Kane’s series-clinching goal was the successful culmination of a two-on-one break, as he and superstar center Jonathan Toews skated toward the Kings’ net with only LA defenseman Rob Scuderi between them and goalie Quick.

The puck-carrying Toews quickly but patiently approached Quick on the left-wing side before cleanly passing the puck to Kane, who lagged behind Toews a fraction of a second on the right side of the rink.

The perfect set-up from Toews was, in a blink-of-the-eye, buried by Kane--and an Original Six Stanley Cup final between Chicago and Boston was set.

As Chicago prepares to do battle with Boston, a look back at the Blues’ last two playoff losses (both to LA) as well as the Blackhawks’ recent victory over LA is warranted.

Throughout Chicago’s series with LA, commentators referenced the hard-hitting and physical nature of the Kings-Blues opening round series. LA’s players noted that their six games with the Blues were more physical than either subsequent battles with San Jose or with Chicago.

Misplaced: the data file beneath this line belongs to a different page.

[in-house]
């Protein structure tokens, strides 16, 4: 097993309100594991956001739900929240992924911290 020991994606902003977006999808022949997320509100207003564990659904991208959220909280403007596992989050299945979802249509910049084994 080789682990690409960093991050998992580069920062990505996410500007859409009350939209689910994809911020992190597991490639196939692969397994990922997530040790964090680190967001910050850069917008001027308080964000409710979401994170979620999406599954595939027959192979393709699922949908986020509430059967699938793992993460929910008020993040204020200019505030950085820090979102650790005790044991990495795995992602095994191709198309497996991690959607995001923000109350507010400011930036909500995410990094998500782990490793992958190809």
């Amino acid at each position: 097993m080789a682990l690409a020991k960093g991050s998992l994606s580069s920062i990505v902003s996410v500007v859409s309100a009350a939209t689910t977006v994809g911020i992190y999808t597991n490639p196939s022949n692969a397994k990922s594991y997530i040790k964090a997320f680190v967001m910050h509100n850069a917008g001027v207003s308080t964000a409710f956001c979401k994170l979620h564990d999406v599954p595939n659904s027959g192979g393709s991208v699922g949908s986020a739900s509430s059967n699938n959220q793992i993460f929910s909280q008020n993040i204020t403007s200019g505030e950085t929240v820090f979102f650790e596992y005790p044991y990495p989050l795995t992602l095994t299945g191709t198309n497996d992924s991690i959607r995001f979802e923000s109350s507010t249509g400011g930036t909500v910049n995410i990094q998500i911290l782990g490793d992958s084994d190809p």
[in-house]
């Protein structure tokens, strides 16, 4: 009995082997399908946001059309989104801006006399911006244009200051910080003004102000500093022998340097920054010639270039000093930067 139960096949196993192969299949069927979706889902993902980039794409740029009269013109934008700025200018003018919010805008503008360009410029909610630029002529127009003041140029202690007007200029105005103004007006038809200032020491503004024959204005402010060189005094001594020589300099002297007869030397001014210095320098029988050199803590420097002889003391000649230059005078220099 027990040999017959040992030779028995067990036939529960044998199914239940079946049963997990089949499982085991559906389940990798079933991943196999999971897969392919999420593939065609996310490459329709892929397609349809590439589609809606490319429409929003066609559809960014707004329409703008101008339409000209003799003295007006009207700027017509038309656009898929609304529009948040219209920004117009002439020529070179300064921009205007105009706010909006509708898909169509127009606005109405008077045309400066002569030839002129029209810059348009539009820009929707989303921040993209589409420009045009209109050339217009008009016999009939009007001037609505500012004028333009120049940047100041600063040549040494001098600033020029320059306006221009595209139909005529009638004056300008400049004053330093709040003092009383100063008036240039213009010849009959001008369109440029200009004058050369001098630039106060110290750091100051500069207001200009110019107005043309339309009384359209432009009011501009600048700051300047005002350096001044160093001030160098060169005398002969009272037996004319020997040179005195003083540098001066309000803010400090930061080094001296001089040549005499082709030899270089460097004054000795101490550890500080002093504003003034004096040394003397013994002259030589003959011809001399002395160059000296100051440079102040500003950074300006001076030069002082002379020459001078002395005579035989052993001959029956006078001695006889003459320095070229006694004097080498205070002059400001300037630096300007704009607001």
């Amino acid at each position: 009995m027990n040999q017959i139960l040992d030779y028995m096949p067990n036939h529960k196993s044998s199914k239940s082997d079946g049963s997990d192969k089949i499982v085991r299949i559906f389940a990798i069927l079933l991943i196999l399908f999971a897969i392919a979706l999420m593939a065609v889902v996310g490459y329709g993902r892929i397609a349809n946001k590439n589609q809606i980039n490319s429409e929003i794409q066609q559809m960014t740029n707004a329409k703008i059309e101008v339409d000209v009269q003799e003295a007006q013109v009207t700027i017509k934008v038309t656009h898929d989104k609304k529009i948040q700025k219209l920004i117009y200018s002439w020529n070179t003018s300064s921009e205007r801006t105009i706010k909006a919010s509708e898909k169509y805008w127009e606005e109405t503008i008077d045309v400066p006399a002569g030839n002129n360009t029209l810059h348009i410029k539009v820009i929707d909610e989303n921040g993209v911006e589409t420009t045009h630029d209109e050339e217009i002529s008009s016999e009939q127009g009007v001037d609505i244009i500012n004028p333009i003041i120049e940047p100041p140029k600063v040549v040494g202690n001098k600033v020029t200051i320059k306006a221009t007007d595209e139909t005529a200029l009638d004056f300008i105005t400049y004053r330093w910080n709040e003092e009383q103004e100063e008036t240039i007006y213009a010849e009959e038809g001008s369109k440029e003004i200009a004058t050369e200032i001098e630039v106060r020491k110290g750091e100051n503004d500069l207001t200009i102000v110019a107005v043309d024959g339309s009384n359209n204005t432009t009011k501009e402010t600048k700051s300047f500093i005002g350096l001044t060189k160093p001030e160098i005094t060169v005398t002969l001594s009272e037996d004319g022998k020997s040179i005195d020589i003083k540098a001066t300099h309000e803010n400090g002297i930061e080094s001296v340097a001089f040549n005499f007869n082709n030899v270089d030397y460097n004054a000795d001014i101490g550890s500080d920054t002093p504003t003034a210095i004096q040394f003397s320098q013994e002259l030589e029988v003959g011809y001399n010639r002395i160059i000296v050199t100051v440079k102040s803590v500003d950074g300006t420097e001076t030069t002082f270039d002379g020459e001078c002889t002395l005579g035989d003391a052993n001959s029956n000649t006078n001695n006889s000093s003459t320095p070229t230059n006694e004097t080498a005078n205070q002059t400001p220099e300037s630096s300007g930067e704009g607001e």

Indeed, nhl.com stats suggest that the Blues (with 40 hits per game) virtually matched the Kings (41 hits per game) hit-for-hit, in their six game series, while the Blackhawks, in their five game series with the Kings, were outhit (per game) 44-32.

Let those numbers sink in, puckheads. The Blues were as physical as the Kings (but lost), while the Blackhawks were not as physical as the Kings (and won).

So why did Chicago have success against Los Angeles?

Two words: speed and skill.

Think about that the next time a so-called hockey know-it-all says that the only thing keeping the Blues from playoff success…is their lack of toughness.

It just is not true. In the 21st Century version of NHL hockey, speed and skill win games and win championships.